Distributed ledgers enable individuals to escrow value in the light of day against a risk, carrying the risk safely through a segment of time until a loss event necessitates the reallocation to the user who experienced a loss event and the removal of that value from the distributed ledger. Risk is the killer app for distributed ledger technology; as such, I believe the timeline for adoption in the risk markets will be shorter than observed in the banking markets, where the technology itself needed time to mature.
Trust is a fundamental ingredient in all financial services, and trust is something that distributed-ledger technology has a unique ability to enable. Because all money that is escrowed on a distributed ledger as well as the movement of that money is visible to all, users can trust in the system without needing to trust any single validator, company or peer participating in the network.
It must be understood that all distributed ledgers are, inherently, a network. There are many distributed ledger networks out there, but I will use Ripple’s to exemplify how a P2P distributed risk ledger platform may look. Thankfully, Ripple spearheaded acceptance by international regulatory bodies on issues associated with distributed ledger technology. Another reason I choose to use Ripple is because of its two technical features: 1) It has built-in “trust lines,” which enable individuals to create an explicit network of other peers whom they trust, and 2) it has the built-in ability of order books, which can be used to make markets between different stores of value. There are other technical advantages of Ripple, but these two elements combine to make a powerful and open-source solution.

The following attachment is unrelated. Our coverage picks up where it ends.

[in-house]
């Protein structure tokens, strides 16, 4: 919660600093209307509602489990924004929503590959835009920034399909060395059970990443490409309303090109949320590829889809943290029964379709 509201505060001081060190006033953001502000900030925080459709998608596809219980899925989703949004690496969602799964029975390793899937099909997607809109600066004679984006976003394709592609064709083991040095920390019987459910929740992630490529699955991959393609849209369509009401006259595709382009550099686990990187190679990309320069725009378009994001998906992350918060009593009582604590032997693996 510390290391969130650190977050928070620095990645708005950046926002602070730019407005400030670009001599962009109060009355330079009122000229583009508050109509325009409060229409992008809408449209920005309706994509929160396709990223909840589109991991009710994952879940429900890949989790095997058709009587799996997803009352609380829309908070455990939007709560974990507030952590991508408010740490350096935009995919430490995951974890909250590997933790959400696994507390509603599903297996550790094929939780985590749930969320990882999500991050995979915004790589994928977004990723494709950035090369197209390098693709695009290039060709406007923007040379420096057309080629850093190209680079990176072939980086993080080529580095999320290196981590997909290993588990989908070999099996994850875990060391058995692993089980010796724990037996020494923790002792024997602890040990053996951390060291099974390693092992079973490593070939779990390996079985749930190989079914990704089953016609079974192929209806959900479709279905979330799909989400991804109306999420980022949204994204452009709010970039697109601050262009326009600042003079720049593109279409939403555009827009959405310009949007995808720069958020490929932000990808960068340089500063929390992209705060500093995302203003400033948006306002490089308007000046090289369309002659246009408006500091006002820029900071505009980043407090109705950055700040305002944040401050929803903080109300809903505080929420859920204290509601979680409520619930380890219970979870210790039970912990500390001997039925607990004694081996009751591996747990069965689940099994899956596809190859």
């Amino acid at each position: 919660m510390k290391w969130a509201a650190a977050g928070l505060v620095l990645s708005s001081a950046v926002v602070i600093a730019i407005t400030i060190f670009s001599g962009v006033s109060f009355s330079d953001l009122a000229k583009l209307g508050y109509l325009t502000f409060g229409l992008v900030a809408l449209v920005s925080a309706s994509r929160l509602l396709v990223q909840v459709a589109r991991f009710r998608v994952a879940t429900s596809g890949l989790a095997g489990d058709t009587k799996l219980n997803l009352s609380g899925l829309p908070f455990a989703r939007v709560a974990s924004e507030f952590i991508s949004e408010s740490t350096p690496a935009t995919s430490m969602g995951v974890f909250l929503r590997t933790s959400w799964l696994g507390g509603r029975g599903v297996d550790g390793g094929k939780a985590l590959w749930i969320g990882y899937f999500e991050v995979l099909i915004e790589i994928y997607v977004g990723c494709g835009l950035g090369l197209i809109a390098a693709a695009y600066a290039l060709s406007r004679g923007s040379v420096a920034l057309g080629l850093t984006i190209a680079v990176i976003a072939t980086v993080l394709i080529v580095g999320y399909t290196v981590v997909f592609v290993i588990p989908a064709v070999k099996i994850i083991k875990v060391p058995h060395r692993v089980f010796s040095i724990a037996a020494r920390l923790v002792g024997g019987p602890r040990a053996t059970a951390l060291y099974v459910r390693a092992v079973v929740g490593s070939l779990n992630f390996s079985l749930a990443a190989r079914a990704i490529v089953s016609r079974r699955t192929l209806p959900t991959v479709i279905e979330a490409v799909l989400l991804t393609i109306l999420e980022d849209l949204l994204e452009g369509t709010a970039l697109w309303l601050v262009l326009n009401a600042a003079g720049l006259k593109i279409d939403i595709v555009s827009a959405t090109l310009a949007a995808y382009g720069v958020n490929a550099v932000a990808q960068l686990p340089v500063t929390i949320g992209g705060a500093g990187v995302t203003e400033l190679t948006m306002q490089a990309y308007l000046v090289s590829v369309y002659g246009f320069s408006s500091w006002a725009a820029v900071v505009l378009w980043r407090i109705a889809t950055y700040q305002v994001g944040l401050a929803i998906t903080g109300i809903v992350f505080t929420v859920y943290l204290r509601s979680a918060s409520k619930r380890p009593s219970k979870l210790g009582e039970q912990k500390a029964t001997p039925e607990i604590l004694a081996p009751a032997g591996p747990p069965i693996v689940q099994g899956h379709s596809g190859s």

Trust lines function as roads upon which value can move around the ledger. If I trust you, then you can send me value. If I do not trust you, then you cannot send me value because there is no path for the value to travel upon. This capacity for individuals to control who they are willing to trust enables individual peers to self-assemble a “trust graph” mirroring and to document the reality of who is trustworthy. Because all financial services are predicated on trust, this can be thought of as the finance industry’s equivalent to Google’s link graph, Facebook’s social graph and LinkedIn’s colleague graph, etc. Whoever ends up building this “trust graph” will likely be capable of creating much more value for society than those other graph types because of the significant role that finance plays in society.
Peers can extend trust lines to other peers they personally know, trust and are willing to help. These trust line connections create a trust graph in the same way as friend connections on Facebook create the social graph. In this way, a P2P distributed trust graph can be self-assembled and emerge out of the actions of the individual peers. Building a distributed graph of roads and creating many paths upon which value can travel across the distributed risk ledger network is an example of a distributed managerial process.